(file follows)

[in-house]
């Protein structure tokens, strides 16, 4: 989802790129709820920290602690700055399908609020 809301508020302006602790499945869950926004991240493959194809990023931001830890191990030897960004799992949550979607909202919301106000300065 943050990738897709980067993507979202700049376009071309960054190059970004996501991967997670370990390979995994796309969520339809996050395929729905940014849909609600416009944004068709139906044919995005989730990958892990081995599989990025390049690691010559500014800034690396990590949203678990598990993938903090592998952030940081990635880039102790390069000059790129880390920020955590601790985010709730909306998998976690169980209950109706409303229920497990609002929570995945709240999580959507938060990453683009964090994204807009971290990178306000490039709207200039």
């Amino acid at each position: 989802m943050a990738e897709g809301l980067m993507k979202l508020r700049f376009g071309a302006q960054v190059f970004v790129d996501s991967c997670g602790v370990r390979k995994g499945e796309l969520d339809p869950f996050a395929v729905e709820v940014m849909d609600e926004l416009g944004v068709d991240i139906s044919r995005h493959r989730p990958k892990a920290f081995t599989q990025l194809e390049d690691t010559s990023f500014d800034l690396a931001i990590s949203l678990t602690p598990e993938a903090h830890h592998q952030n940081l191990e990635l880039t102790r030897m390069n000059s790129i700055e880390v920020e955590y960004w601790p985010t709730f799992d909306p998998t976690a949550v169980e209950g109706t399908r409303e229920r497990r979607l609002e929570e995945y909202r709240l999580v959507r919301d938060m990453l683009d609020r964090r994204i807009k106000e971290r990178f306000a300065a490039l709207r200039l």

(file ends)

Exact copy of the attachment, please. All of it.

[in-house]
């Protein structure tokens, strides 16, 4: 989802790129709820920290602690700055399908609020 809301508020302006602790499945869950926004991240493959194809990023931001830890191990030897960004799992949550979607909202919301106000300065 943050990738897709980067993507979202700049376009071309960054190059970004996501991967997670370990390979995994796309969520339809996050395929729905940014849909609600416009944004068709139906044919995005989730990958892990081995599989990025390049690691010559500014800034690396990590949203678990598990993938903090592998952030940081990635880039102790390069000059790129880390920020955590601790985010709730909306998998976690169980209950109706409303229920497990609002929570995945709240999580959507938060990453683009964090994204807009971290990178306000490039709207200039």
């Amino acid at each position: 989802m943050a990738e897709g809301l980067m993507k979202l508020r700049f376009g071309a302006q960054v190059f970004v790129d996501s991967c997670g602790v370990r390979k995994g499945e796309l969520d339809p869950f996050a395929v729905e709820v940014m849909d609600e926004l416009g944004v068709d991240i139906s044919r995005h493959r989730p990958k892990a920290f081995t599989q990025l194809e390049d690691t010559s990023f500014d800034l690396a931001i990590s949203l678990t602690p598990e993938a903090h830890h592998q952030n940081l191990e990635l880039t102790r030897m390069n000059s790129i700055e880390v920020e955590y960004w601790p985010t709730f799992d909306p998998t976690a949550v169980e209950g109706t399908r409303e229920r497990r979607l609002e929570e995945y909202r709240l999580v959507r919301d938060m990453l683009d609020r964090r994204i807009k106000e971290r990178f306000a300065a490039l709207r200039l």